This is one of the most common FAQs about Social Security Disability that we see.
If you cannot work because of serious health problems, you may qualify for monthly income and Medicare or Medicaid coverage through Social Security Disability.
Children with disabilities whose families qualify financially may receive Supplemental Security Income (SSI) benefits. Disabled widows or widowers of someone who received benefits can sometimes qualify. And disabled adult children of workers who qualified for Social Security benefits can receive benefits.
First you apply for benefits by submitting information about your health problems and work history to the Social Security Administration (SSA). The main requirement is that you are unable to work any job because of your health for at least a year.
Unfortunately, most people get denied when they first apply. But you can appeal the decision in a multi-step process, which includes arguing your case to an Administrative Law Judge (ALJ).
Winning benefits means you receive monthly checks to help with your basic expenses. And it qualifies you for Medicare or Medicaid health coverage, depending on the type of benefits you receive.
You can apply for Social Security Disability Insurance (SSDI) online by submitting the Social Security Administration (SSA) application forms. You can also apply over the phone or in person at the Social Security office.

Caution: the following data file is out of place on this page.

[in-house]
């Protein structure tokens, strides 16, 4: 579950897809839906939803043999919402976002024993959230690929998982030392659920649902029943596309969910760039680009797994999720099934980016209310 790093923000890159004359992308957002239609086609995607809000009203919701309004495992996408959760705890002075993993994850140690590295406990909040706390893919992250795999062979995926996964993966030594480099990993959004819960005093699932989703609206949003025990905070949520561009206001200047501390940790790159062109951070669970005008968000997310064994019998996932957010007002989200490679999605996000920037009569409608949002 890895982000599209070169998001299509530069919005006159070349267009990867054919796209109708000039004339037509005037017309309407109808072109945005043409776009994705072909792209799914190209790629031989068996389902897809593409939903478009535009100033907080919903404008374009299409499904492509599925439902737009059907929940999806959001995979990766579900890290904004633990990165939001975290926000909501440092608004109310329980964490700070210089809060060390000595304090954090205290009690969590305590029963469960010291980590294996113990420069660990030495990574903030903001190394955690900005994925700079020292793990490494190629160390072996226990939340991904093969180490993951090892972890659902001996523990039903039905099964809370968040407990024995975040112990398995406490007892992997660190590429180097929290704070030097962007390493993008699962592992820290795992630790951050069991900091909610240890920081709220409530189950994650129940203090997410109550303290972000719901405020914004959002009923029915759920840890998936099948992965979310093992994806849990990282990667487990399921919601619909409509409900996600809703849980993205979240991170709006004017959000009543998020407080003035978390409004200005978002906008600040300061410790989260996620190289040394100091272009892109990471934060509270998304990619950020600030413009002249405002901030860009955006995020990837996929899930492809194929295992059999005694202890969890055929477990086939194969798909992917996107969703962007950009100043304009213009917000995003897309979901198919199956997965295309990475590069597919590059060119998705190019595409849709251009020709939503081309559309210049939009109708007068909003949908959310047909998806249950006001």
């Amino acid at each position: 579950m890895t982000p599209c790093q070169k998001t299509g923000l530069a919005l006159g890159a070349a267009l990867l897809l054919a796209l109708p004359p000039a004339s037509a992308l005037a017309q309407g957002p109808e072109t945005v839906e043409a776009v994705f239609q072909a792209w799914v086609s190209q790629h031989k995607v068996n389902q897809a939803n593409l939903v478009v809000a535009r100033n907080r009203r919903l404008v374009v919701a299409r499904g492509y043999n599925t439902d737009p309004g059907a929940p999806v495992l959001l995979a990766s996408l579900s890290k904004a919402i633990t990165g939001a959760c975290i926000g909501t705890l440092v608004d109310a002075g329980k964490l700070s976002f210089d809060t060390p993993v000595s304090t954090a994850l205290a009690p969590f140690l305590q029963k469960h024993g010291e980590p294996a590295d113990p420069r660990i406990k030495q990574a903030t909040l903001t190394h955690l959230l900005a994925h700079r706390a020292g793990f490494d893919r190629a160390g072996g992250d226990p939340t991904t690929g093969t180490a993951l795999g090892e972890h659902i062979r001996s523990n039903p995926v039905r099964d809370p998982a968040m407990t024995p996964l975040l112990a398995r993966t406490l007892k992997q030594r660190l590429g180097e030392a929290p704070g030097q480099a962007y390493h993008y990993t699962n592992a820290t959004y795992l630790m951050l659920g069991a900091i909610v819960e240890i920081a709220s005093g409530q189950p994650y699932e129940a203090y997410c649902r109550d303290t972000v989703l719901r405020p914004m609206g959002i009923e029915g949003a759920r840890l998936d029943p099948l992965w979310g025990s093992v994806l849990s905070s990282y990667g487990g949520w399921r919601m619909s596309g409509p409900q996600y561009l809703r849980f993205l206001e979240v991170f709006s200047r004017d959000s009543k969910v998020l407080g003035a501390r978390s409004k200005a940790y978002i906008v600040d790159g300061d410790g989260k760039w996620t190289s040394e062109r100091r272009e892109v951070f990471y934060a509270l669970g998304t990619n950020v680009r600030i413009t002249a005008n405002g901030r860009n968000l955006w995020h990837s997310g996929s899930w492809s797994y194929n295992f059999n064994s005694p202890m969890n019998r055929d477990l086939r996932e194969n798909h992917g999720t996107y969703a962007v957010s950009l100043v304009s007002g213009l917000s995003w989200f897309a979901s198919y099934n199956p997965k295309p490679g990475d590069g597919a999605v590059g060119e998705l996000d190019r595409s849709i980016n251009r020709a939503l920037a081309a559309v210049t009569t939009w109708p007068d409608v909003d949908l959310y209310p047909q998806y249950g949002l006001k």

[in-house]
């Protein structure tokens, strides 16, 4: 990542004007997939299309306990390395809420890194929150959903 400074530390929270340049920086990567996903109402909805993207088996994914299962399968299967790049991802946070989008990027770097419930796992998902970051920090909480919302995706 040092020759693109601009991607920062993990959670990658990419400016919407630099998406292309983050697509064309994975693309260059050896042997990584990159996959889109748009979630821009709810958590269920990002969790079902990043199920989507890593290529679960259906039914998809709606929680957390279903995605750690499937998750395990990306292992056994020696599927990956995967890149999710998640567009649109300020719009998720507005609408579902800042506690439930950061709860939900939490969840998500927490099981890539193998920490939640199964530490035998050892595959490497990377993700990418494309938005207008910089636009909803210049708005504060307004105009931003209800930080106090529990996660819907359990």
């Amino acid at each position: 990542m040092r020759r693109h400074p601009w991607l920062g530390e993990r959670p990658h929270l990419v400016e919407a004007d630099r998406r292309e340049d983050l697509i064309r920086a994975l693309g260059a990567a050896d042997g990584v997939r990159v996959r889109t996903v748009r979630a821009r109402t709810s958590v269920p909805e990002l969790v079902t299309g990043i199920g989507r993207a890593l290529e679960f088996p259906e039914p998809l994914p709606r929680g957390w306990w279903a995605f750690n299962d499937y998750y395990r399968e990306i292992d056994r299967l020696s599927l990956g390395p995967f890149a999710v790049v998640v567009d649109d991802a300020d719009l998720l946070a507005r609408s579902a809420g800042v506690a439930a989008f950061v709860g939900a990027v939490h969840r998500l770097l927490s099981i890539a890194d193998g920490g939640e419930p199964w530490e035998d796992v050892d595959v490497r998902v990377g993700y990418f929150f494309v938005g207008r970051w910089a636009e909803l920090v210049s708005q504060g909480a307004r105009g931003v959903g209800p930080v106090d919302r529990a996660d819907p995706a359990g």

The process has become more automated and less personal, which is one reason you may want to work with a disability lawyer.
You cannot apply for Supplemental Security Income (SSI) online. You will have to apply over the phone or through your local SSA office.
But people in New Orleans and the Gulf Coast know where to get their disability questions answered: “For Generations, We’ve Gone to Greenbaum.”
The Social Security Administration (SSA) runs two different disability benefits programs: Social Security Disability Insurance (SSDI) and Supplemental Security Income (SSI). The main difference is your work history and financial situation.
You may be eligible for SSDI when you have worked a substantial amount and contributed significantly to the SSA system through your paychecks. It is a form of insurance that you paid for, meant to provide financial support if you have to stop working before you reach Social Security retirement age. It pays a monthly benefit based in part on your past income and qualifies you for Medicare health coverage after a waiting period.
You may be eligible for SSI when you do not have significant recent work history and your other financial resources are limited. SSI pays everyone the same monthly amounts, set by the government, based on factors like your marital status. It immediately qualifies you to receive Medicaid health coverage.
Disability lawyers at the Law Offices of Matt Greenbaum can help you apply for either kind of benefits.
Only a limited amount. Generally, qualifying for Social Security Disability means you cannot work.
But if you earn less than what the Social Security Administration (SSA) calls “substantial gainful activity” you could continue working and receive benefits. Ask your lawyer about your specific situation.